Monday, October 24, 2011

Success! Adventures in Canning

Well it's official.  Snow is literally right around the corner (we're supposed to get 3-5 inches tomorrow night - ahhh!) which signals the beginning of real fall weather (sounds strange...but that's the reality of "real fall weather" to me now...heh) and the end of summer and our garden.

Marc and I were quite the horticulturalists over the summer and I was thoroughly impressed with the fruits of our his labor =)  We had tomatoes and zucchini and peppers (bell, banana and jalopeno) galore!  By the end of the summer, we had so much produce, we didn't know what to do with it.  There just aren't enough recipes to make us want to continue eating zucchini and tomatoes (which says a lot - I'm a huge tomato fan and if I'm sick of them, you know we had a lot) so we were left in quite a pickle...what to do with all of this extra produce?

We've been intrigued by the concept of canning for quite some time, and threat of the first frost gave us an excuse to get our booties in gear and do some research.  It turns out, it's really quite simple!  Just a few pieces of extra kitchen gear, a recipe you love, and some creativity and POOF - you've got freshly made canned goods that are made with something you can't buy in the


The benefit of canning versus just freezing is that you actually preserve the food, so you can store it on the shelf (depending on what it is, of course).  The stuff we're looking to preserve can be stored for up to a year in the cupboard - which is awesome since our fridge is teeeeeenie weenie.

Here's what you'll need to get started:
  • - Canning jars with lids and rims (dubs...hah not really)
  • - Wide mouth tongs (to pick up the jars)
  • - Magnetic lid "picker-upper-thingie"
  • - Large pot for boiling your jars
  • - Wide mouth funnel (depending on what you're canning...if it's a runny liquid than a normal funnel would probably work)
  • - A recipe you love enough to can =) (this part is key)
Awww kitchen gear.
The big pot on the left was for canning - the pot on the right was for the marinara sauce.
We weren't positive where to go to get all this stuff at first, and the chick at our local Target told us to go to Ace Hardware (???).  We were a little shocked at the recommendation, but I'll be darned, Ace had everything we needed!  PLUS they had recipe books and a TON of jar sizes.  We were impressed.

Also, Ball Jars has a very helpful website that has some basic tips and easy recipes to use as a guide.  The photo below is linked to their website.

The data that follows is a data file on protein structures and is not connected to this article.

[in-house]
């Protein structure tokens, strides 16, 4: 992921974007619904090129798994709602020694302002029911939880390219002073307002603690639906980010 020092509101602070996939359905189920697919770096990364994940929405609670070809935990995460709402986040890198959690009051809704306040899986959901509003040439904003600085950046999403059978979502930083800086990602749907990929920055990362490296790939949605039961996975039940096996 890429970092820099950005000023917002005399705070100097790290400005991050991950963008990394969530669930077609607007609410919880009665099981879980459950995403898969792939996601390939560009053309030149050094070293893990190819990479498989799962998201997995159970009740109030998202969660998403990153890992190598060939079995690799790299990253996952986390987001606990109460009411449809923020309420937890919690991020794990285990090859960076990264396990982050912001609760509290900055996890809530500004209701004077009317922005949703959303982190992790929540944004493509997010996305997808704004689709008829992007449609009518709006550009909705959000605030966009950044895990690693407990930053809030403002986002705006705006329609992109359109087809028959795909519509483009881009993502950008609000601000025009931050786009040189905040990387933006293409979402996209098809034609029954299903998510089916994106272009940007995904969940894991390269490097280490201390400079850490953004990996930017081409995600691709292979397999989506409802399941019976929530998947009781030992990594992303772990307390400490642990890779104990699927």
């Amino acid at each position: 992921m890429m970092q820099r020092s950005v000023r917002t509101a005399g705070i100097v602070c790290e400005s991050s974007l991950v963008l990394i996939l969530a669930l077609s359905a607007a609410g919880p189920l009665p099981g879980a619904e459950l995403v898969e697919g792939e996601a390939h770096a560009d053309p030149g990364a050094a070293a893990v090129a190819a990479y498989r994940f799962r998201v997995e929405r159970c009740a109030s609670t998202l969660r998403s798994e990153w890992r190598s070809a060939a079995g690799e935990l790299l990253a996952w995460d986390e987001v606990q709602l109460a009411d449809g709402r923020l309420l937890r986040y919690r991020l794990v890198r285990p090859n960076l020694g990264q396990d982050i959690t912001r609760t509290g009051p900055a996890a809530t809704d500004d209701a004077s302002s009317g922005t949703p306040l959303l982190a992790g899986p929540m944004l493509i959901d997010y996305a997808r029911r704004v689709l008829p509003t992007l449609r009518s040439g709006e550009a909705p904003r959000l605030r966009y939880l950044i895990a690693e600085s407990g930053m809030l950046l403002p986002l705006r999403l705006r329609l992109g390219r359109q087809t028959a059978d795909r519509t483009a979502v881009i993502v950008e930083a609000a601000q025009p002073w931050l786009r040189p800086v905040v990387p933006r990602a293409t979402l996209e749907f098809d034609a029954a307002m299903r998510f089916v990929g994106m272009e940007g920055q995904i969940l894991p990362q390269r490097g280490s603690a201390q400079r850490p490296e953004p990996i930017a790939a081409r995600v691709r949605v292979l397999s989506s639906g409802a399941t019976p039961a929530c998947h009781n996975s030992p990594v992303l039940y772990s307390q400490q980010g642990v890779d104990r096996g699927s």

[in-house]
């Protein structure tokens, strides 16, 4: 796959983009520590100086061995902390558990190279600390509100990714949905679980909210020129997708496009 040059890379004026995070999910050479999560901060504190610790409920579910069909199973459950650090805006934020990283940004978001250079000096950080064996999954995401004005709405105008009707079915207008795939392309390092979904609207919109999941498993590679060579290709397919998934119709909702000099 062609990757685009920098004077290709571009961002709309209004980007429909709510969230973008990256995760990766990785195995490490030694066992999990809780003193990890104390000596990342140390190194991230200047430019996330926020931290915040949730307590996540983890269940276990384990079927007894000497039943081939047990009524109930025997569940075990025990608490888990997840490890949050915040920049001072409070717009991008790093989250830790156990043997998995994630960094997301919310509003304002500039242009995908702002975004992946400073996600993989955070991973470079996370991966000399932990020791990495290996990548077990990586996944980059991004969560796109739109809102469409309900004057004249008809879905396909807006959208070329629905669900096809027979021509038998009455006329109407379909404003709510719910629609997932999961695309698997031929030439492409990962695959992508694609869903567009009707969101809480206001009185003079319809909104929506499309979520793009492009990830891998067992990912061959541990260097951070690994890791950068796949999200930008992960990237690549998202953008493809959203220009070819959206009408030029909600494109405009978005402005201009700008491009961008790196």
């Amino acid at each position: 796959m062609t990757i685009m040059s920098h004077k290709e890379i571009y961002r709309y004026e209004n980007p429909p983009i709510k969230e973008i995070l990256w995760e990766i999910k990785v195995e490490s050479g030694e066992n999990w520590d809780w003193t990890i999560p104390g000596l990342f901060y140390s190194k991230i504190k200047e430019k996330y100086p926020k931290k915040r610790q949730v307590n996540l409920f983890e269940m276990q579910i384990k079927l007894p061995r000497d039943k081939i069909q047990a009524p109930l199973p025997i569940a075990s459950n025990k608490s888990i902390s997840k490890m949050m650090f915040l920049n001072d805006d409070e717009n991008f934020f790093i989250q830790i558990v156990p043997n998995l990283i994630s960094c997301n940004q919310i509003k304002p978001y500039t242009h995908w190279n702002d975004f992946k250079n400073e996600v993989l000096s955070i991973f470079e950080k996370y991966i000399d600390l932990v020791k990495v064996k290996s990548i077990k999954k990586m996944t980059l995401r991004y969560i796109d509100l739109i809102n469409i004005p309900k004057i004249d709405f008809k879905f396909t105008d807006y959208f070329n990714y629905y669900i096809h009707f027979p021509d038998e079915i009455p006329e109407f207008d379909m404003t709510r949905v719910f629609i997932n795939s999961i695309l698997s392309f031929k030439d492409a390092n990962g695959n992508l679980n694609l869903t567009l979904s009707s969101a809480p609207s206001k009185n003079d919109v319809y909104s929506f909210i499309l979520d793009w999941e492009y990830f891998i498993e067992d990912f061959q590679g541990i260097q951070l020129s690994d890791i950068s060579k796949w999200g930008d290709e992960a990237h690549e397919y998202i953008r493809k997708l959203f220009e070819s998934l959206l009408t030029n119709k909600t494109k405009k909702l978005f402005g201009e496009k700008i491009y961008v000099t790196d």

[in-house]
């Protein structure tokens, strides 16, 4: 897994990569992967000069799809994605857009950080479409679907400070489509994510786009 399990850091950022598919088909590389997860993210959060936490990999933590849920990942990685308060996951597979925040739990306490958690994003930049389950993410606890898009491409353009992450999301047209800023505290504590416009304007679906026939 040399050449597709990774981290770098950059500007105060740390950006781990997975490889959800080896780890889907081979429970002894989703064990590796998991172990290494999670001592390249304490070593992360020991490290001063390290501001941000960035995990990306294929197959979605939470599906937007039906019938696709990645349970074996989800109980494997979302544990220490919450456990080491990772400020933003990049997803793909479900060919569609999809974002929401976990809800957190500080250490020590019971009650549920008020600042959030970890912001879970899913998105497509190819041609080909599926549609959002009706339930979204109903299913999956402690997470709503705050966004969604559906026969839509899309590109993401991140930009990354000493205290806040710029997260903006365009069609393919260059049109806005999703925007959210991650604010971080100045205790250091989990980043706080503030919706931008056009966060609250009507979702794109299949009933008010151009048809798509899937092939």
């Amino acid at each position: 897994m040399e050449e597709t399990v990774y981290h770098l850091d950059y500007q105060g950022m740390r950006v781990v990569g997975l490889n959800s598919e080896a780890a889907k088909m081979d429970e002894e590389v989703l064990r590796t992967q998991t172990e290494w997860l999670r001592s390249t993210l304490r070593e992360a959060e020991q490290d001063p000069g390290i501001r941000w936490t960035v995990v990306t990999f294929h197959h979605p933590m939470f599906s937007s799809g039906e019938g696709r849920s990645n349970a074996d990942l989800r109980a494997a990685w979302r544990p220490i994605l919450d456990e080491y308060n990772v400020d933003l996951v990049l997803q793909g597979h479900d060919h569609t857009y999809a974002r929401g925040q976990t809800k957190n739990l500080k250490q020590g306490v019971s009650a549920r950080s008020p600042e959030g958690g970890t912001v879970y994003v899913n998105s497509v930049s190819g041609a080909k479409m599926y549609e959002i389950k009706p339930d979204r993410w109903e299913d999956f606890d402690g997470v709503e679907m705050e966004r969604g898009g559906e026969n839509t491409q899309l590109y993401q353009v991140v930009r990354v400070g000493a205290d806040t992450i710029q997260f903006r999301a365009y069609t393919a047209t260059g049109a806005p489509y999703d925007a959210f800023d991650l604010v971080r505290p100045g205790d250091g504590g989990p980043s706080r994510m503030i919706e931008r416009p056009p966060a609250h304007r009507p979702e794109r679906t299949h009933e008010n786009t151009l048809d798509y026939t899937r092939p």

As if it's any surprise, Marc and I decided to try canning his marinara recipe first.  Shocking, I know, but we love it!  Recipe to come in a later post.

One thing to note when you're making a homemade recipe, you have to check and make sure what you're cooking has enough acid to be preserved.  If there's not enough acid, you may have to add some in order for it to preserve successfully (just adding vinegar or lemon juice).  Because tomatoes are super acidic, this marinara recipe didn't need any extra acid - just something to be aware of if you try this on your own.

Your first step is to sanitize all your jars, lids and rims (dubs...heh).

After they've completely dried, begin filling them using the funnel, making sure to leave at least a 1/2 inch of space to the top of the jar.  Before placing the lid on top, wipe the lip of the jar so that there's no food reside, it should be completely dry (also, try not to touch the inside of the jar with your hands since the oils can affect the canning process).

Use the magnetic jar picker-upper-thingie to place the lid on the jar.  It might seem silly to use the magnet, but again, you don't want to touch the lid since you can contaminate and affect the seal with the oils on your hand.

After placing the lid, secure the jar with the rim (dubs...hah...sorry it doesn't get old) - you can use your hands to tighten the jar (but be careful if the jars are hot from whatever you're putting in!).  The little "pop top" of the lid should be sticking up right now.
If you look closely, you can see that the lid is slightly "popped up".
After you seal the jars, it's time to boil!  This is where the preservation happens.  Boil your jars for the length of time the recipe you're making requires (of course, if it's a homemade recipe, go by what's standard on the website for something similar).

For our recipe, we boiled for over 30 minutes (okay embarrassed to say I have no clue how long exactly - Marc was in charge, but pretty sure it was close to 45 minutes of boiling).

After boiling is over, remove the jars with the tongs (this is where the special canning tongs come in very handy - you don't want to drop those bad boys) and place on the counter to cool.  Now it's time for patience, you need to wait until the jar is almost completely cooled and check the pop-top seal.  If the the top of the jar doesn't "pop" then you have successfully preserved your food!
Our little workstation on the stove.
Awww...happy jars of homemade marinara, just boiling away =)
Marc did not want to "pose" for these pictures since he was scared of dropping the jars, so they're a little blurry.
All done and preserved for the future!  If you look closely, you can kiiind of tell that now the "pop top" is sunken in - meaning the preserving process was successful!  (this took a few tries for some of them)
We really had so much doing this over the weekend - I'm looking forward to making a few more recipes and canning them for the winter.  I have a summer salsa that I love to make, and I'm excited to know that I can make a bunch and preserve the rest.

Hope you enjoy!  Happy canning everyone =)


  1. I've always wanted to learn how to do this! Looks like fun :-)

  2. LOVE this! Marc told me you were gonna do it. I am so impressed! And I can't believe it is gonna snow there!


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